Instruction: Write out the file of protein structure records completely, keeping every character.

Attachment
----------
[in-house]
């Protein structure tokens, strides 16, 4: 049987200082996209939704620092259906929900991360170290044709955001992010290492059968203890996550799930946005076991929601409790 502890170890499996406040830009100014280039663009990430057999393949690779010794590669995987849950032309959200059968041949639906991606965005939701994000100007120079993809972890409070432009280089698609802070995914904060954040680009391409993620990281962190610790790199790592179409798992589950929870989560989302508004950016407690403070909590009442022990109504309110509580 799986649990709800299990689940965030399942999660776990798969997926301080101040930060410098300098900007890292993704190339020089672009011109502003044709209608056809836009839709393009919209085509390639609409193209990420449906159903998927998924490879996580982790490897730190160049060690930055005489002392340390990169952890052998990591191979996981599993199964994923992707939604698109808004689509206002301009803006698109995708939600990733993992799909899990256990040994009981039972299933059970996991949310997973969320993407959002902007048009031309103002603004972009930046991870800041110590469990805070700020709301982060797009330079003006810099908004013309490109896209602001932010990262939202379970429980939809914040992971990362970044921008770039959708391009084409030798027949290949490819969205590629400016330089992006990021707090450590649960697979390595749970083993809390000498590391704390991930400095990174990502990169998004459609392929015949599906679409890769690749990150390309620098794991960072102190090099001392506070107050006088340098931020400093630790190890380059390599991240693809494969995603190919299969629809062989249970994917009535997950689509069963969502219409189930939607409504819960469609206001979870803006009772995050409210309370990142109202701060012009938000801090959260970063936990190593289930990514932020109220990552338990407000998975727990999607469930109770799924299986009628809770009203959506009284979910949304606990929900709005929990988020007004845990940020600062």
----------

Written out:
[in-house]
């Protein structure tokens, strides 16, 4: 049987200082996209939704620092259906929900991360170290044709955001992010290492059968203890996550799930946005076991929601409790 502890170890499996406040830009100014280039663009990430057999393949690779010794590669995987849950032309959200059968041949639906991606965005939701994000100007120079993809972890409070432009280089698609802070995914904060954040680009391409993620990281962190610790790199790592179409798992589950929870989560989302508004950016407690403070909590009442022990109504309110509580 799986649990709800299990689940965030399942999660776990798969997926301080101040930060410098300098900007890292993704190339020089672009011109502003044709209608056809836009839709393009919209085509390639609409193209990420449906159903998927998924490879996580982790490897730190160049060690930055005489002392340390990169952890052998990591191979996981599993199964994923992707939604698109808004689509206002301009803006698109995708939600990733993992799909899990256990040994009981039972299933059970996991949310997973969320993407959002902007048009031309103002603004972009930046991870800041110590469990805070700020709301982060797009330079003006810099908004013309490109896209602001932010990262939202379970429980939809914040992971990362970044921008770039959708391009084409030798027949290949490819969205590629400016330089992006990021707090450590649960697979390595749970083993809390000498590391704390991930400095990174990502990169998004459609392929015949599906679409890769690749990150390309620098794991960072102190090099001392506070107050006088340098931020400093630790190890380059390599991240693809494969995603190919299969629809062989249970994917009535997950689509069963969502219409189930939607409504819960469609206001979870803006009772995050409210309370990142109202701060012009938000801090959260970063936990190593289930990514932020109220990552338990407000998975727990999607469930109770799924299986009628809770009203959506009284979910949304606990929900709005929990988020007004845990940020600062």